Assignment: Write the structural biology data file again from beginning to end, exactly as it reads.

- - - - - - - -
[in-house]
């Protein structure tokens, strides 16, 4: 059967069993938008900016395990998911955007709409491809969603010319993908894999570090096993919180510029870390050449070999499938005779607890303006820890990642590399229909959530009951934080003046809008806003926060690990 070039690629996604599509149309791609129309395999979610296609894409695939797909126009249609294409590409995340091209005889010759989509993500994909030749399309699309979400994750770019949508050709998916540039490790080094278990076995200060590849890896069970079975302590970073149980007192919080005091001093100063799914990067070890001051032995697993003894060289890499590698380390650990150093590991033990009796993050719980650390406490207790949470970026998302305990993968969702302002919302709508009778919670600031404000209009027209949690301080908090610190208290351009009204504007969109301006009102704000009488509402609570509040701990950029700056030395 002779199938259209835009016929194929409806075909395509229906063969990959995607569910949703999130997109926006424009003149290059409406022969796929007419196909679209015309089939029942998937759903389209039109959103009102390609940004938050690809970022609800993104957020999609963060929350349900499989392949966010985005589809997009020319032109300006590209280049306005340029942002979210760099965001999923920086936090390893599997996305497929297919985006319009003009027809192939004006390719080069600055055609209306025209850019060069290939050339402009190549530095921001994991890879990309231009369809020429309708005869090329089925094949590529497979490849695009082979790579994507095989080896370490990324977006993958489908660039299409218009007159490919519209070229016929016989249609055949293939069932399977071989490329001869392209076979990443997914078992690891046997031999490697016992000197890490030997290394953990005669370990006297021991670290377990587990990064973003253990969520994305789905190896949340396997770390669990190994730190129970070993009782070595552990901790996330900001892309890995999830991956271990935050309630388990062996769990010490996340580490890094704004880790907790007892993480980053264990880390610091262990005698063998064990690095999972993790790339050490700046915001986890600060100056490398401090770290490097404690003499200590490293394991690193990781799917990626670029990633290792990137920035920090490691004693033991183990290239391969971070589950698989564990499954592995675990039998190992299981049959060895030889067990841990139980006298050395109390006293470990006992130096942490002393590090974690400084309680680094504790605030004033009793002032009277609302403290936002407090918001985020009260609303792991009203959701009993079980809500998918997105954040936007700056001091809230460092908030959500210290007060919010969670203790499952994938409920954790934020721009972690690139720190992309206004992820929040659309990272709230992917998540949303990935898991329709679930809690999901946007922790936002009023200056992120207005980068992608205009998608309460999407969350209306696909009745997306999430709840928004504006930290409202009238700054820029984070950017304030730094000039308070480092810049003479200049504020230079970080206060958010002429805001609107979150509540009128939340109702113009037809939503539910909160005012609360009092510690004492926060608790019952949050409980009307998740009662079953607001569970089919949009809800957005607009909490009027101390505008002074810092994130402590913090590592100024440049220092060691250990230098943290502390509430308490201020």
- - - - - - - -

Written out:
[in-house]
């Protein structure tokens, strides 16, 4: 059967069993938008900016395990998911955007709409491809969603010319993908894999570090096993919180510029870390050449070999499938005779607890303006820890990642590399229909959530009951934080003046809008806003926060690990 070039690629996604599509149309791609129309395999979610296609894409695939797909126009249609294409590409995340091209005889010759989509993500994909030749399309699309979400994750770019949508050709998916540039490790080094278990076995200060590849890896069970079975302590970073149980007192919080005091001093100063799914990067070890001051032995697993003894060289890499590698380390650990150093590991033990009796993050719980650390406490207790949470970026998302305990993968969702302002919302709508009778919670600031404000209009027209949690301080908090610190208290351009009204504007969109301006009102704000009488509402609570509040701990950029700056030395 002779199938259209835009016929194929409806075909395509229906063969990959995607569910949703999130997109926006424009003149290059409406022969796929007419196909679209015309089939029942998937759903389209039109959103009102390609940004938050690809970022609800993104957020999609963060929350349900499989392949966010985005589809997009020319032109300006590209280049306005340029942002979210760099965001999923920086936090390893599997996305497929297919985006319009003009027809192939004006390719080069600055055609209306025209850019060069290939050339402009190549530095921001994991890879990309231009369809020429309708005869090329089925094949590529497979490849695009082979790579994507095989080896370490990324977006993958489908660039299409218009007159490919519209070229016929016989249609055949293939069932399977071989490329001869392209076979990443997914078992690891046997031999490697016992000197890490030997290394953990005669370990006297021991670290377990587990990064973003253990969520994305789905190896949340396997770390669990190994730190129970070993009782070595552990901790996330900001892309890995999830991956271990935050309630388990062996769990010490996340580490890094704004880790907790007892993480980053264990880390610091262990005698063998064990690095999972993790790339050490700046915001986890600060100056490398401090770290490097404690003499200590490293394991690193990781799917990626670029990633290792990137920035920090490691004693033991183990290239391969971070589950698989564990499954592995675990039998190992299981049959060895030889067990841990139980006298050395109390006293470990006992130096942490002393590090974690400084309680680094504790605030004033009793002032009277609302403290936002407090918001985020009260609303792991009203959701009993079980809500998918997105954040936007700056001091809230460092908030959500210290007060919010969670203790499952994938409920954790934020721009972690690139720190992309206004992820929040659309990272709230992917998540949303990935898991329709679930809690999901946007922790936002009023200056992120207005980068992608205009998608309460999407969350209306696909009745997306999430709840928004504006930290409202009238700054820029984070950017304030730094000039308070480092810049003479200049504020230079970080206060958010002429805001609107979150509540009128939340109702113009037809939503539910909160005012609360009092510690004492926060608790019952949050409980009307998740009662079953607001569970089919949009809800957005607009909490009027101390505008002074810092994130402590913090590592100024440049220092060691250990230098943290502390509430308490201020």